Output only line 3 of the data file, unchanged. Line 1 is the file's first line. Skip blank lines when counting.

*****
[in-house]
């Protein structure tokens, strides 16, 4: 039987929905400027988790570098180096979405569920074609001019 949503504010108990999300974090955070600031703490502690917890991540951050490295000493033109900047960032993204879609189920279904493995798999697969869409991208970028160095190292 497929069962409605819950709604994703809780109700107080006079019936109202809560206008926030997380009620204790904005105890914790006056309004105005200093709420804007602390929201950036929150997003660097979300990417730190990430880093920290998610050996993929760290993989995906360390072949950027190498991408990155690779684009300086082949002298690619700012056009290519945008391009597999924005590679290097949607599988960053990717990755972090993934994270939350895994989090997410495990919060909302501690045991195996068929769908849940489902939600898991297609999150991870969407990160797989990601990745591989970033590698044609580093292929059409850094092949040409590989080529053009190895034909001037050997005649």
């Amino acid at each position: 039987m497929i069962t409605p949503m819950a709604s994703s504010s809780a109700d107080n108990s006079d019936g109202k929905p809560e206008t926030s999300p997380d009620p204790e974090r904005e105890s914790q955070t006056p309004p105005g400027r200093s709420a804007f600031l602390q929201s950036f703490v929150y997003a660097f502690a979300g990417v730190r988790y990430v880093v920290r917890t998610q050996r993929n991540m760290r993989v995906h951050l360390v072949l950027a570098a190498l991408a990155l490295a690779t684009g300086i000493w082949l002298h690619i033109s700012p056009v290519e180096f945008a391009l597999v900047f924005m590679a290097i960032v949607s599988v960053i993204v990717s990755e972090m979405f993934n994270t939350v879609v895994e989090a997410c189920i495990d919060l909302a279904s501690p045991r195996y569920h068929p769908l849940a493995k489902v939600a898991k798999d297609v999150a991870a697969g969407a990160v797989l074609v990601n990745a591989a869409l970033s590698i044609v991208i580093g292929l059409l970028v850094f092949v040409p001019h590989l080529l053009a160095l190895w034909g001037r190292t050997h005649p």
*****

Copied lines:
């Amino acid at each position: 039987m497929i069962t409605p949503m819950a709604s994703s504010s809780a109700d107080n108990s006079d019936g109202k929905p809560e206008t926030s999300p997380d009620p204790e974090r904005e105890s914790q955070t006056p309004p105005g400027r200093s709420a804007f600031l602390q929201s950036f703490v929150y997003a660097f502690a979300g990417v730190r988790y990430v880093v920290r917890t998610q050996r993929n991540m760290r993989v995906h951050l360390v072949l950027a570098a190498l991408a990155l490295a690779t684009g300086i000493w082949l002298h690619i033109s700012p056009v290519e180096f945008a391009l597999v900047f924005m590679a290097i960032v949607s599988v960053i993204v990717s990755e972090m979405f993934n994270t939350v879609v895994e989090a997410c189920i495990d919060l909302a279904s501690p045991r195996y569920h068929p769908l849940a493995k489902v939600a898991k798999d297609v999150a991870a697969g969407a990160v797989l074609v990601n990745a591989a869409l970033s590698i044609v991208i580093g292929l059409l970028v850094f092949v040409p001019h590989l080529l053009a160095l190895w034909g001037r190292t050997h005649p």